Showing posts from May, 2012

Pick a Card or Simple Motivation

I like my students to be self motivated but sometimes we all need a little push in order to pull out our best work.  Try a deck of cards.  An old deck of cards, preferably (or a cheap deck).  Here's how it works:

Split the deck of cards in half based on color - half red, half black.  Now have your students perform the dance or combination they're currently working on.  While they're dancing you walk around watching their feet, face, arms, etc.  If you notice good footwork from a student, hand the student a black card (yes, while they're tapping - they are talented and will be able to dance just fine with it in their hand, though the card will get a bit mangled).  If you notice anything else done really well such as sharpness of movement, great expression, or nice body lines, give them a red card.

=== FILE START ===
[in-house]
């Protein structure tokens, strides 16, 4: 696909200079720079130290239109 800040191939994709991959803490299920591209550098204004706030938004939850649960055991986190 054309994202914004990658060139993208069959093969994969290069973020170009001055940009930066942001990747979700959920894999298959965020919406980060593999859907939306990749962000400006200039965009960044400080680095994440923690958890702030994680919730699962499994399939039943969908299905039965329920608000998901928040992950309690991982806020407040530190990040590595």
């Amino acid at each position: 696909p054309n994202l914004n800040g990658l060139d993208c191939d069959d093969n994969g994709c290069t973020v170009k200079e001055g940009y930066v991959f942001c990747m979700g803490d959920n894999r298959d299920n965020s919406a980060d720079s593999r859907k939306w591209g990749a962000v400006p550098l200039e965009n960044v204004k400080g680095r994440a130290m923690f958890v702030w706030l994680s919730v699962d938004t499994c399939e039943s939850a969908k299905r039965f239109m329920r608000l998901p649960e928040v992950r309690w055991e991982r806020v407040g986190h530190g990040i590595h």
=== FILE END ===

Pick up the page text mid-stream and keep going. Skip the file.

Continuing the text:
That's it!  You'll be amazed how hard the kids will work for a simple playing card.  Also there is no punishment or taking cards away.  Most rehearsals we tell them w…

Teaching's Not the Same as Tapping or Where Did My Sounds Go?

I'm sitting here writing this in my nerdy Atari pajamas and my "I'm not a morning person." (it's true) t-shirt after a 45 minute tap workout.  Faced with a gradual decline in my tap skills I figured it was time to take action.  But how did I get here in the first place?
First and foremost I teach less "live" classes than ever before and most of that time lately is cleaning routines.  When I tell people I'm a tap teacher they often comment how I must be in great shape.  Unfortunately that's not the case.  The longer I teach, the less I tap.  That's because I'm spending more and more time listening and correcting my students' feet instead of working on mine.  I'm not saying I don't tap at all, but my total actual tapping time for 18 "live" classes this week (some are a half hour, some an hour) was probably 1 hour.  That's it.  My focus is cleaning my students' formations, arms, and feet, not my own.  Teaching…